Job Market Rebounded in March As Employers Added 196K to Payrolls
It may not have been March madness, but the job market rebounded strongly last month, solidly trouncing economists’ expectations.
The Bureau of Labor Statistics reported Friday that nonfarm payrolls grew by 196,000 jobs in March, well above the 165,000 jobs most economists expected, while the nation’s unemployment rate held steady at 3.8 percent.
Health care led with 49,000 new workers; professional and technical services added 34,000; and food and drinking establishments hired an additional 27,000 workers.
Construction rose by 16,000 but manufacturing saw a bit of a contraction, shedding 6,000 jobs.
The weakness stemmed from a sharp drop in employment among automakers, likely reflecting layoffs by General Motors.
In February the automotive giant laid off 4,250 workers in a move to “accelerate its transformation for the future.”
The rebound in the overall March employment numbers was especially noteworthy given the absolutely wretched jobs report the bureau issued in February, when employers added just 20,000 jobs. On Friday the bureau revised that number up to a still anemic 33,000.
January’s huge gain of 311,000 was also revised in Friday’s report, to 312,000.
Over the entire first quarter of the year, job gains averaged 180,000 per month, well below the 233,000 average monthly gain for all of 2018.
Gad Levanon, the chief economist for North America at The Conference Board, a non-partisan think tank, said with Friday’s report, “concerns about an imminent major employment slowdown after the abysmal February job numbers are muted for now.”
However, he also said the March report includes a few warning signs about the future.
“First, the number of jobs in the temporary help industry, one of the most reliable leading indicators of employment, declined again in March and has declined by about one percent in the past three months, a pattern often associated with economic slowdowns,” he said.
“Second, manufacturing employment is down versus two months ago, the first time that has happened since the 2015-16 manufacturing recession,” Levanon said. “In addition, average weekly hours in manufacturing is clearly on a negative trend, raising additional concerns about another manufacturing recession.”
Wage gains fell off the recent strong pace, increasing just 0.14 percent in March and 3.2 percent year over year, the Bureau said.
The average work week increased by 0.1 hour to 34.5 hours.
While the 3.8 percent figure for the unemployment rate will be the figure most quoted in the media, it’s instructive to look at other measures the bureau relies on when gauging job market activity.
The figure we all know is, in technical terms, called the U-3 rate. It is defined as “total unemployment as a percent of the civilian labor force.”
The actual scale, as depicted on the bureau’s “alternative measures of labor underutilization” page, runs from U-1 to U-6, with the U-6 measure encompassing the “total unemployed, plus all persons marginally attached to the labor force, plus total employed part time for economic reasons, as a percent of the civilian labor force plus all persons marginally attached to the labor force.”
Yes, that’s a bureaucratic mouthful. Essentially, it’s a measure of unemployment that includes discouraged workers who are currently opting out of looking for a job, as well as those holding part-time jobs and have yet to find full-time work.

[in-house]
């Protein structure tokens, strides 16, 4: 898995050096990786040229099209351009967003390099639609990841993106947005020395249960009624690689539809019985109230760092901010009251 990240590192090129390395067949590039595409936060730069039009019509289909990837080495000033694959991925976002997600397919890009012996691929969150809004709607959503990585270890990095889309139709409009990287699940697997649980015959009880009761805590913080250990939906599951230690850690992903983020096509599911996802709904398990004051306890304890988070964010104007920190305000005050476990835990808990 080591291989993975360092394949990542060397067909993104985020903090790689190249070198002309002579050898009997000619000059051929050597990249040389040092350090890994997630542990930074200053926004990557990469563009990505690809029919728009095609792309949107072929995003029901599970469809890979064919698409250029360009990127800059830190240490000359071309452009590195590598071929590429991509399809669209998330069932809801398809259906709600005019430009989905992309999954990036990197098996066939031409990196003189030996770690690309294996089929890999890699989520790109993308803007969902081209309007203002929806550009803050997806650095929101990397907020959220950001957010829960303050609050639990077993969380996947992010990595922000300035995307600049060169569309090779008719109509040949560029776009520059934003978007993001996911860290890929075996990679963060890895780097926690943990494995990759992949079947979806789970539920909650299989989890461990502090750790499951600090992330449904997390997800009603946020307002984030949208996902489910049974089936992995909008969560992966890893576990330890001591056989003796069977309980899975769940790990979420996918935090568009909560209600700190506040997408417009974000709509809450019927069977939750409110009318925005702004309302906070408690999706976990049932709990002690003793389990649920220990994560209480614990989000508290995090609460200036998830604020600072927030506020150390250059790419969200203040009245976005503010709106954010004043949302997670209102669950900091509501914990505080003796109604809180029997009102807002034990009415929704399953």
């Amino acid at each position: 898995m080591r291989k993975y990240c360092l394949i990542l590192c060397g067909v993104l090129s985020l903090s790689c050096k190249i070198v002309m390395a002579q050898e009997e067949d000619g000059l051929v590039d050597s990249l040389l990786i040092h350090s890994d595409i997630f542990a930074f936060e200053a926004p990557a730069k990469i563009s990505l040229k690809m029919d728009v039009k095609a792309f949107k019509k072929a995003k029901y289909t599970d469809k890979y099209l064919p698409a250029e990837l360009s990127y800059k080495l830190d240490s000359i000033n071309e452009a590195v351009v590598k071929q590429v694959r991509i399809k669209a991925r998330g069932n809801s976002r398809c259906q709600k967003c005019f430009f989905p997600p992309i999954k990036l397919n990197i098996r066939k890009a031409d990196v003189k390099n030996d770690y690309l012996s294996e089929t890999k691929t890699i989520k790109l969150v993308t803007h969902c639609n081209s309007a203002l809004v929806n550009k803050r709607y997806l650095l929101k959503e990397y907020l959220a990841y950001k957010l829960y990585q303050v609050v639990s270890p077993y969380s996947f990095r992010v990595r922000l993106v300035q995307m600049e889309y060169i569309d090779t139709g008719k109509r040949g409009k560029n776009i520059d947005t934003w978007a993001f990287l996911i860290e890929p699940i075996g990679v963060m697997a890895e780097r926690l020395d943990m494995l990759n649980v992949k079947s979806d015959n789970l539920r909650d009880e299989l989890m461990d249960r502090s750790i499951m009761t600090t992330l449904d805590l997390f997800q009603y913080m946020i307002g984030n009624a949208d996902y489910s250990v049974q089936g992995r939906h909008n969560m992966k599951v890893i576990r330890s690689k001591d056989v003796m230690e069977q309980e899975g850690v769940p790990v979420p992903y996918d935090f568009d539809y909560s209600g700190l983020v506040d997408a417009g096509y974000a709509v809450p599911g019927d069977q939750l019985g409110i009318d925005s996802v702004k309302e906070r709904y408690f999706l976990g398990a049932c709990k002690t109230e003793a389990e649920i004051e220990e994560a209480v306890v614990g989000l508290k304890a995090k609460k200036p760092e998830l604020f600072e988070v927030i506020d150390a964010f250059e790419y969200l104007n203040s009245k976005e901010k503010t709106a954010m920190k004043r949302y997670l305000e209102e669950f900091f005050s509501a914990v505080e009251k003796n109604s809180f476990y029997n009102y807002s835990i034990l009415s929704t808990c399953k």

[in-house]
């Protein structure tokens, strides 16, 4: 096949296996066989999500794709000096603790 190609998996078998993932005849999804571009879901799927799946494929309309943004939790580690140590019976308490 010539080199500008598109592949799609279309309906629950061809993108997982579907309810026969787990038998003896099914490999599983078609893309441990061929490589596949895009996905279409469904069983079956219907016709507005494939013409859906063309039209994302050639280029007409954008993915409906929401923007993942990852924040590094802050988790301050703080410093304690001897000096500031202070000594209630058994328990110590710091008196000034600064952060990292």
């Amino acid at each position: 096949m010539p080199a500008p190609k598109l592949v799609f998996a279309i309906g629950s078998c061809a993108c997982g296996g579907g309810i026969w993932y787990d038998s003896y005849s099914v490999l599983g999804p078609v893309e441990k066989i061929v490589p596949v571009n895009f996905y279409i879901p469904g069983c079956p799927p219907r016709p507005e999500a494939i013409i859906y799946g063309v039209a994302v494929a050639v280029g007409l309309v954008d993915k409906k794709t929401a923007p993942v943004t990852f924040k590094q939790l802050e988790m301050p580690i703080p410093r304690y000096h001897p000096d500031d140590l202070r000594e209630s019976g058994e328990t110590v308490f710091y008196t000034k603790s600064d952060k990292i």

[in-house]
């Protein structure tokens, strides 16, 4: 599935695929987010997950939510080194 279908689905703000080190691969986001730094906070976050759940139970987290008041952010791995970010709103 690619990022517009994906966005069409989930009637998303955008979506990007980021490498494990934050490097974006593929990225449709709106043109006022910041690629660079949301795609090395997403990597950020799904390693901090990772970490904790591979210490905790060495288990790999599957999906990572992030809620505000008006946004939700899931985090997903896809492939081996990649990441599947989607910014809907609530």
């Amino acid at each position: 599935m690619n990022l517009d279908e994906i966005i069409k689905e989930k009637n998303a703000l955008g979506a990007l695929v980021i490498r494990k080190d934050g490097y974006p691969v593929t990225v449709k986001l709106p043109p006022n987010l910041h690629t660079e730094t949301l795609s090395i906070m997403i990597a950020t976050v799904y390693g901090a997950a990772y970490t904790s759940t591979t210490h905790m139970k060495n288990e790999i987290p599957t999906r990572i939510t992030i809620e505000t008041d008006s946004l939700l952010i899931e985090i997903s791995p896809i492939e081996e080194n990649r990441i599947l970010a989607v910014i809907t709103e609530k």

For the month of March, the U-6 unemployment rate held steady at 7.3 percent, the same number as February, but well below January’s 8.1 percent.
“Overall, the US economy is still adding jobs at a solid pace, but job growth is likely to slow down in the coming months,” The Conference Board’s Levanon said. “Given the stagnation in the working-age population, even this more modest job growth is still likely to continue to tighten the labor market, beyond the very low 3.8 percent unemployment rate.”
Economists are now forecasting the U.S. economy will expand roughly 2 percent to 2.5 percent this year, down from 2.9 percent last year.
In The News
The Federal Reserve left interest rates near zero and signaled it would hold them there through at least 2023 to help the U.S. economy recover from the coronavirus pandemic. The Federal Open Market Committee “expects to maintain an accommodative stance of monetary policy” until it achieves... Read More
WASHINGTON — Speaker Nancy Pelosi on Tuesday headed a call from her members to commit to keeping the House in session until there’s a coronavirus relief deal, but the vow does little to break the stalemate in bipartisan negotiations that is at the heart of Democrats’... Read More
WASHINGTON - A bipartisan group of 50 centrist lawmakers on Tuesday unveiled a $1.5 trillion proposal they hope will end the current stalemate over new relief to bolster the coronavirus battered economy. The Problem Solvers Caucus, led by co-chairs Reps. Josh Gottheimer, D-N.J., and Tom Reed,... Read More
President Donald Trump spent more than $1 billion in taxpayer funds, rolled back environmental rules and tried to stop power plant closings to fulfill a vow he made to West Virginia coal miners in the 2016 campaign. But nothing he’s done is rescuing the coal industry.... Read More
WASHINGTON — The congressional stalemate over a new coronavirus relief package grew further entrenched Thursday as Senate Democrats blocked a slimmed-down Republican proposal that they deemed “emaciated” because it did not include another round of $1,200 stimulus checks for Americans, assistance for state governments and other... Read More
Applications for U.S. state unemployment benefits failed to decline as expected last week, a sign extensive job losses are persisting as the nation continues to struggle to control the coronavirus. Initial jobless claims in regular state programs were unchanged at 884,000 in the week ended Sept.... Read More